How HAP’s 5K Challenge Changed One Man’s Life For Good
Not long ago, the idea of finishing a 5K race would have never occurred to Larry Smith, 58. The retired civil rights director for the UAW walked for an hour several times a week. He also monitored his blood sugar regularly to keep his diabetes in check. At 5 feet 9 inches and 210 pounds, Larry knew his doctor wanted him to lose weight. But despite a healthy diet, Larry just hadn’t been able to shed the excess pounds.
Today, Larry has a new waistline to go with his new identity as a runner. The Beverly Hills resident runs 15 to 18 miles a week and has completed two 5K races.
His inspiration? HAP’s 5K Challenge. Here’s how this innovative program propelled Larry from walker to runner in just nine weeks – and how you can, too.
Taking the challenge
Larry learned about the program when he attended a dinner sponsored by HAP in March 2016. “It was a free dinner and an outing at a restaurant I’d always wanted to try,” he says with a laugh. “But they were also going to talk about the HAP 5K Challenge, and I’d always wanted to run a 5K.”
The HAP 5K Challenge is designed for people who are currently getting little or no exercise. You walk and jog for just 30 to 40 minutes a day, three days a week, for nine weeks. At the end of that time, you’re ready to complete your first 5K – a 3.1-mile race. (As with any new exercise plan, it’s important to get your doctor’s okay before you start.)
Larry accepted the challenge but, honestly, wasn’t sure at first whether he’d complete it. “The first two weeks, I wanted to quit. I thought there was no way I would be able to do the program,” says Larry. “I couldn’t run for 30 seconds!” He started by alternating brief periods of running with walking. Four weeks in, he ran a quarter mile without stopping and continued to increase the length of his runs.
“When I ran my first mile, it was jubilation,” he says. “I told my wife, ‘I ran a mile without stopping!’ ” He grew more confident in his ability to complete the program and just kept going, even during a three-week vacation in Florida. “I looked for a YMCA down there so I could train over vacation,” he says. “On the drive down, I was on the hotel treadmill at 6 a.m. to get my training in.”
Support made a difference
While Larry trained alone, he says support from the program kept him going. “The weekly communication from HAP was phenomenal,” he says. “The weekly emails encouraged you and let you know what you should be doing.” He and the other participants – about 300 signed up for the 5K – also used an online training program to log their miles, ask questions about training and connect with other runners.
“It became a friendly competition – you didn’t want to lag behind anybody,” he says. “That was a huge key to my success.” Inspired, he ramped up to training five days a week. He walked and ran countless steps and placed in the top five of participants at the end of the program. And in June 2016, Larry ran his first 5K race.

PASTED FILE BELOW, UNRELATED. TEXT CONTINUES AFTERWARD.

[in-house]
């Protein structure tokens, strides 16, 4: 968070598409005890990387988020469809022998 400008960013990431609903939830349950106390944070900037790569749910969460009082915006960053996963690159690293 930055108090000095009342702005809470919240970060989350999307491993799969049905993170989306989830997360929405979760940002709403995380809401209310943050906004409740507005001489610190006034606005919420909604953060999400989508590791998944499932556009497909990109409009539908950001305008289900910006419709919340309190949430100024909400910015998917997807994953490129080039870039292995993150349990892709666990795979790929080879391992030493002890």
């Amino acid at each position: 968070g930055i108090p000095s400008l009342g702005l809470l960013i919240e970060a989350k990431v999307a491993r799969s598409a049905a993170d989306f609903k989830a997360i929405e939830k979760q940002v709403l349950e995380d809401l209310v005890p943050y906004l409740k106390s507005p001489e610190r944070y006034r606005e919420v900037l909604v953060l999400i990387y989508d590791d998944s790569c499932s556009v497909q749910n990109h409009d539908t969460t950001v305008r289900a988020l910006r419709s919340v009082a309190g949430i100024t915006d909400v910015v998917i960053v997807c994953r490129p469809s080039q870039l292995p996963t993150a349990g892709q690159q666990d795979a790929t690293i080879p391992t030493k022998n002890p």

Running off the weight
As someone with Type 2 diabetes, Larry knew physical activity would help control his blood sugar. But he didn’t realize his new hobby would also help him lose weight. “I’m now 192 or 193 pounds,” he says. “I’ve dropped two pants sizes.”
He’s impressed his doctor. “I’m finally in my normal weight range. I’ve always tried to eat right but the running was the missing piece.” Larry’s doctor also is changing his medication to reflect his improved health.
Larry is still running – using the HAP program and a 5K app on his smartphone to stay on track. “I run about 15 miles a week now,” he says. “If there were a 5K tomorrow, I could run it without thinking about it. Running is a part of my lifestyle now.”
Larry says he enjoys both the physical effort and the mental release of training. “Running takes you to another place in your mind,” he explains. “My wife says I’m hooked. My body wants to run. I’m getting close to hitting my 60s, but I feel like I’m in the best shape of my life. I wish I would have done this 15 years ago.”
He says the HAP 5K challenge is a great way to launch a running program. “If you follow the program, you can reach your goals. You can achieve it and the benefits are huge.”
Why men need to go to the doctor
Input from Larry's doctor was critical as Larry set off on this lifestyle change. While we know it might be low on your to-do list, it’s important to see your doctor regularly – even when you feel perfectly healthy. Conditions like high blood pressure, high cholesterol and high blood sugar often have no symptoms. Checkups every year or two can spot these silent health issues. That way, you can address and treat them before they develop into more serious health problems.
For more information and training resources, go to hap.org/5K.Take HAP’s 5K Challenge – our training program that gets you going from little or no exercise to running 5 kilometers (3.1 miles) in just nine pain-free weeks. At the end of the challenge, join us at one of these races and get a discount on your race registration:
• Oak Apple Run in Royal Oak on June 3
• Atwood Stadium Races in Flint on July 22
• HAP Crim Festival of Races in Flint on August 26
• Pulse Run for Your Heart in Saginaw on September 9
• Trick or Feet in Northville on October 8
• Weekend Warrior Runfest in Shelby Township on October 8
To get your discount code and register, follow these steps:
1. Log in to your hap.org account.
2. Click on “My Health and Wellness” then “Member Events.”
3. View the list of races and discount codes.
4. Sign up for a race.